The point of all this discussion is that variance analysis is a management tool for drilling into issues and identifying root cause. As an owner, executive and director, you will unlikely explore every variance in the same way management might. However, the goal of this lesson is to give you a guide for drilling down when you have to, which typically arises when an actual result has missed expectations by a material amount. In our next lesson, we will go deeper into understanding cost management and the decisions that come out of this type of analysis.
 
In addition to variance analysis, management accounting will also delve into costing and pricing analysis. Costing analysis looks at the true cost of producing each SKU. This can get muddled for a variety of reasons the primary one being the cost allocation factor that we discussed in the last lesson. Remember the comments around cost drivers and allocating fixed plant overhead costs? When you allocate the pot of fixed overheads on the basis of one cost driver (labour hours or units, etc.), the risk is that fixed, indirect costs aren’t accurately allocated to each individual SKU. When costs aren’t accurately attributed to product lines, the risk for cross-subsidization exists across the portfolio of products.I’ll give you a simple, real-life example from my own experience. At one point in my career I became CFO of an ice cream company. We manufactured hundred of different flavors of ice cream.
 
In addition to plain vanilla, we also had very complex to produce flavors that had so called inclusions of peanut butter cups, fudge, chocolate chips, mints etc. Vanilla is the simplest product to produce and the production line moved the fastest. However, for the more complex flavors with the inclusions, the production line ran much slower so that the inclusions would be balanced throughout the texture of a container of ice cream. When it came to allocating overhead though, we treated every litre of ice cream as the same. So vanilla was getting allocated the same amount of overhead as a premium brand. When this happened, cross-subsidization occurred between different SKUs. Vanilla ice cream was carrying more cost than the premium brands which were carrying less.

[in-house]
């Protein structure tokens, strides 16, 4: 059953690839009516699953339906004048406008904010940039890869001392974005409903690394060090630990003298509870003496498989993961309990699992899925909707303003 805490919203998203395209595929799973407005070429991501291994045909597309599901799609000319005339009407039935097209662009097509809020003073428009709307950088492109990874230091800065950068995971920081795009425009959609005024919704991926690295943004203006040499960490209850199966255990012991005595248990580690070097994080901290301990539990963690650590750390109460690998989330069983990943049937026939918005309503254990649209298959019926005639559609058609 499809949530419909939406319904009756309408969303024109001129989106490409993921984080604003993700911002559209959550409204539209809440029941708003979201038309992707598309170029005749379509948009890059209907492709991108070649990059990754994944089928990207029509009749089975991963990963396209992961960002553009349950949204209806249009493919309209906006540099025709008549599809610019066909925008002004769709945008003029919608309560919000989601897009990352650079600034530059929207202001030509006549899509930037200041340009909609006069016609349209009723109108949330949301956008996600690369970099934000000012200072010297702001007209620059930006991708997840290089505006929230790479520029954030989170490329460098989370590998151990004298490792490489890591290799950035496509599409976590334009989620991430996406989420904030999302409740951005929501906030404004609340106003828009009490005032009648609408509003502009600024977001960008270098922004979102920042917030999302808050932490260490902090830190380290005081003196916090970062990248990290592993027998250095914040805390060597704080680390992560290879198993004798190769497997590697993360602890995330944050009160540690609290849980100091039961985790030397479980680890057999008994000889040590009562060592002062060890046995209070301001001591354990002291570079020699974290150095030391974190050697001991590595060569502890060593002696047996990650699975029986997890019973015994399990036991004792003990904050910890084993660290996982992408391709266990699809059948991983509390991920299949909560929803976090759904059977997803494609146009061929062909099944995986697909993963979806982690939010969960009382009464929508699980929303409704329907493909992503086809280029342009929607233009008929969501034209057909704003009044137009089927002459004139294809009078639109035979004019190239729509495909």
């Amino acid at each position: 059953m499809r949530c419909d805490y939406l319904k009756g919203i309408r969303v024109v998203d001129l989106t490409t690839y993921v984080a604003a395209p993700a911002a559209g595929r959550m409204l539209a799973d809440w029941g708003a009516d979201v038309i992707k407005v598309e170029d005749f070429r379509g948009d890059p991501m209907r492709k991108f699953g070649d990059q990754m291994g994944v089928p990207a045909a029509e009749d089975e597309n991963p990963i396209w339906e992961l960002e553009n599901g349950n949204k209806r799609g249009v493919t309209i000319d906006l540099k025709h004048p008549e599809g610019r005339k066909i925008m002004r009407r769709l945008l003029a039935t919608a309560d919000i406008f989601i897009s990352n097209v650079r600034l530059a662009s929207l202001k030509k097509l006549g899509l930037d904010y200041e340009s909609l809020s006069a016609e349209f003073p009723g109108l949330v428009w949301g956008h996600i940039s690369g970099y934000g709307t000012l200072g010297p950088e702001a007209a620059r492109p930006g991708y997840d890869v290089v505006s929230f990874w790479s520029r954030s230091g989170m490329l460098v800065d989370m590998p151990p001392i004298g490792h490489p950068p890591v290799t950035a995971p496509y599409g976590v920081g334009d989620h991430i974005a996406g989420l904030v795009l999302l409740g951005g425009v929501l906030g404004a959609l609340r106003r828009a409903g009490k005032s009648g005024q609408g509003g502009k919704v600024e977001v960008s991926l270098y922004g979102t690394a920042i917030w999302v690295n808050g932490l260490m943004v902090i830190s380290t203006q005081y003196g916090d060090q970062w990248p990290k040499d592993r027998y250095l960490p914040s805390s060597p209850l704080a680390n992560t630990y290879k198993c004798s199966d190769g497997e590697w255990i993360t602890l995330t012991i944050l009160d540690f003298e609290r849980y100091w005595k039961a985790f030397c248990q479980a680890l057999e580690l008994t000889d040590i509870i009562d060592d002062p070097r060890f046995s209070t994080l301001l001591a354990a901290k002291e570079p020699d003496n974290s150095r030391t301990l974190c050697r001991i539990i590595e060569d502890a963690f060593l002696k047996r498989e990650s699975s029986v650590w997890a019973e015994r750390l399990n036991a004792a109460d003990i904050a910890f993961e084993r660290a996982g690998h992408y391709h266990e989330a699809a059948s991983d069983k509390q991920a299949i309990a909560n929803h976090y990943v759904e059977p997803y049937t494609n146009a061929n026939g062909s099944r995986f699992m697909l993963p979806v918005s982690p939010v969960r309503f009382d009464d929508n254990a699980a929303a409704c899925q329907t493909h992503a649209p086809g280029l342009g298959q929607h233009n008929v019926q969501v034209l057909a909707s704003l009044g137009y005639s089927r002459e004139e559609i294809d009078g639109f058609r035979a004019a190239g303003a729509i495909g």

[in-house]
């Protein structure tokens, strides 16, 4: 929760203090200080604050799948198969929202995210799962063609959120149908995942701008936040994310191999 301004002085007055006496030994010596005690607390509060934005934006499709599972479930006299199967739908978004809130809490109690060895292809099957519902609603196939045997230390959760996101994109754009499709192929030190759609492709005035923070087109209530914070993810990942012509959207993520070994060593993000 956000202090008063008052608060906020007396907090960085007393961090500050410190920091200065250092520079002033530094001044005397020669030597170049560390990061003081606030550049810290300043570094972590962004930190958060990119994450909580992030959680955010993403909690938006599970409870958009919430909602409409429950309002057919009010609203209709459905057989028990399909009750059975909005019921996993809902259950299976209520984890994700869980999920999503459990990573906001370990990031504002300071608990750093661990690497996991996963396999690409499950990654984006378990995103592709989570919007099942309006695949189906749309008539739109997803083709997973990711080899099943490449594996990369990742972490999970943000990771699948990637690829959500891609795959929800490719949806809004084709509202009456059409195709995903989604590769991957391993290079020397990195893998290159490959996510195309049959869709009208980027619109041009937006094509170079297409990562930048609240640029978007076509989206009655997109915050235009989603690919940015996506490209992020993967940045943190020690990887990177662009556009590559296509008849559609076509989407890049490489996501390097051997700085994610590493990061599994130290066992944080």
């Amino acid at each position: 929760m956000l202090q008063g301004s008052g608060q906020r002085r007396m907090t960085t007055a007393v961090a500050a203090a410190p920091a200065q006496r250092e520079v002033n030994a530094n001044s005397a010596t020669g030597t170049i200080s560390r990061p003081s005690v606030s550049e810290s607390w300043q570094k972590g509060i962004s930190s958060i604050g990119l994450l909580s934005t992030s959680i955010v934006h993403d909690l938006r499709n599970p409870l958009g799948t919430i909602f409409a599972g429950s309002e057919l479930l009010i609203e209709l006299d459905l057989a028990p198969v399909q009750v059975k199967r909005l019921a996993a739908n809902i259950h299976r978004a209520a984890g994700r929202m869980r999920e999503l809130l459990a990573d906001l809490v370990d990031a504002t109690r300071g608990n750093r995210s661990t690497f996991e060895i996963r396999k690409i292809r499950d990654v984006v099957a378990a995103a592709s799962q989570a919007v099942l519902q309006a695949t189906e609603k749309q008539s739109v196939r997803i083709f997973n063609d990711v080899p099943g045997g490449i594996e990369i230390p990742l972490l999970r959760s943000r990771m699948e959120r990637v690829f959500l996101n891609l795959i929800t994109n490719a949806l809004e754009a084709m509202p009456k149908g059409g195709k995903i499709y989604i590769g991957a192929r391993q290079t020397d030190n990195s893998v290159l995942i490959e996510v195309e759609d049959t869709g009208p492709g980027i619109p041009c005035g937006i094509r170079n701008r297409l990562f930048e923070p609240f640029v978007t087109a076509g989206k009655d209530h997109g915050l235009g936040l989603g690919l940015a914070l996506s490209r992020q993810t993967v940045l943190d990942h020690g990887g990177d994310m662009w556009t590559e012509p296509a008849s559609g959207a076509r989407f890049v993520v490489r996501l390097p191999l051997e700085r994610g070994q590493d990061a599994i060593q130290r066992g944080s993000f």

A few things to watch for that often give rise to the “cross subsidization issue”
-Low volume SKUs often get under allocated their fair share of costs because these SKU’s incur a disproportionate amount of set up, ordering, handling costs.
-More complex SKUs often get under allocated their fair share of costs as they often require additional machine or labour to produce or can’t be produced at the same rate as simpler SKUs.
 
When you have these situations, the management accountants will attempt to identify a more reflective cost driver or perhaps more than one cost drivers to determine the true cost of each SKU. This helps the business better price different product lines to be more reflective of their true cost of production. Costing analysis has a lot of judgement involved, so I’m rather fond of the adage that “It’s better to be approximately correct than precisely wrong!” This adage has broad application in building your own financial intelligence.